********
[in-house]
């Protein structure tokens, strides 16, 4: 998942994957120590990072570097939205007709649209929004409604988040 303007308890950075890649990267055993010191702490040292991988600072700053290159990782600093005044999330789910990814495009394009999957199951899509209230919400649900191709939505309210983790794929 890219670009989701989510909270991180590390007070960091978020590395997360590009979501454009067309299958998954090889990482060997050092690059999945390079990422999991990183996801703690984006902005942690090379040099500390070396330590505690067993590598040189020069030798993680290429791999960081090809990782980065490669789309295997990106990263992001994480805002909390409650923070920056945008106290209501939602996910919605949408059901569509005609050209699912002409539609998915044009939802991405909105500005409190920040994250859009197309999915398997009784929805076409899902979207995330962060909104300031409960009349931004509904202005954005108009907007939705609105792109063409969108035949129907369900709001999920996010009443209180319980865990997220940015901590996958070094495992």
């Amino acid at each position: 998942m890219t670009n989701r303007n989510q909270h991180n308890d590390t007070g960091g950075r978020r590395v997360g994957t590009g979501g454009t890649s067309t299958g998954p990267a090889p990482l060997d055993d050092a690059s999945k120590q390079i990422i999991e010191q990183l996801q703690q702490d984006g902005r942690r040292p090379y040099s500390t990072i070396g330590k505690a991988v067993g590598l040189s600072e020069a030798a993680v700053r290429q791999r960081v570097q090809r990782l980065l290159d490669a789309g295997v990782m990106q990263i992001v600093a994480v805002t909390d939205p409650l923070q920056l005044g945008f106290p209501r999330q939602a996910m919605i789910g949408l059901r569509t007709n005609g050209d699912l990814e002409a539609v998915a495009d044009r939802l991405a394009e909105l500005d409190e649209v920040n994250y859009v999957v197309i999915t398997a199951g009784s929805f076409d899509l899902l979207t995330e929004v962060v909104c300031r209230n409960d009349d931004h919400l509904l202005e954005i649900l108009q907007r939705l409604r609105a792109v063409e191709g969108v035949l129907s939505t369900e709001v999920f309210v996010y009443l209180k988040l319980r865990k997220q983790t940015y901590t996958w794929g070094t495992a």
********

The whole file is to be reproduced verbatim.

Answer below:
[in-house]
């Protein structure tokens, strides 16, 4: 998942994957120590990072570097939205007709649209929004409604988040 303007308890950075890649990267055993010191702490040292991988600072700053290159990782600093005044999330789910990814495009394009999957199951899509209230919400649900191709939505309210983790794929 890219670009989701989510909270991180590390007070960091978020590395997360590009979501454009067309299958998954090889990482060997050092690059999945390079990422999991990183996801703690984006902005942690090379040099500390070396330590505690067993590598040189020069030798993680290429791999960081090809990782980065490669789309295997990106990263992001994480805002909390409650923070920056945008106290209501939602996910919605949408059901569509005609050209699912002409539609998915044009939802991405909105500005409190920040994250859009197309999915398997009784929805076409899902979207995330962060909104300031409960009349931004509904202005954005108009907007939705609105792109063409969108035949129907369900709001999920996010009443209180319980865990997220940015901590996958070094495992």
């Amino acid at each position: 998942m890219t670009n989701r303007n989510q909270h991180n308890d590390t007070g960091g950075r978020r590395v997360g994957t590009g979501g454009t890649s067309t299958g998954p990267a090889p990482l060997d055993d050092a690059s999945k120590q390079i990422i999991e010191q990183l996801q703690q702490d984006g902005r942690r040292p090379y040099s500390t990072i070396g330590k505690a991988v067993g590598l040189s600072e020069a030798a993680v700053r290429q791999r960081v570097q090809r990782l980065l290159d490669a789309g295997v990782m990106q990263i992001v600093a994480v805002t909390d939205p409650l923070q920056l005044g945008f106290p209501r999330q939602a996910m919605i789910g949408l059901r569509t007709n005609g050209d699912l990814e002409a539609v998915a495009d044009r939802l991405a394009e909105l500005d409190e649209v920040n994250y859009v999957v197309i999915t398997a199951g009784s929805f076409d899509l899902l979207t995330e929004v962060v909104c300031r209230n409960d009349d931004h919400l509904l202005e954005i649900l108009q907007r939705l409604r609105a792109v063409e191709g969108v035949l129907s939505t369900e709001v999920f309210v996010y009443l209180k988040l319980r865990k997220q983790t940015y901590t996958w794929g070094t495992a």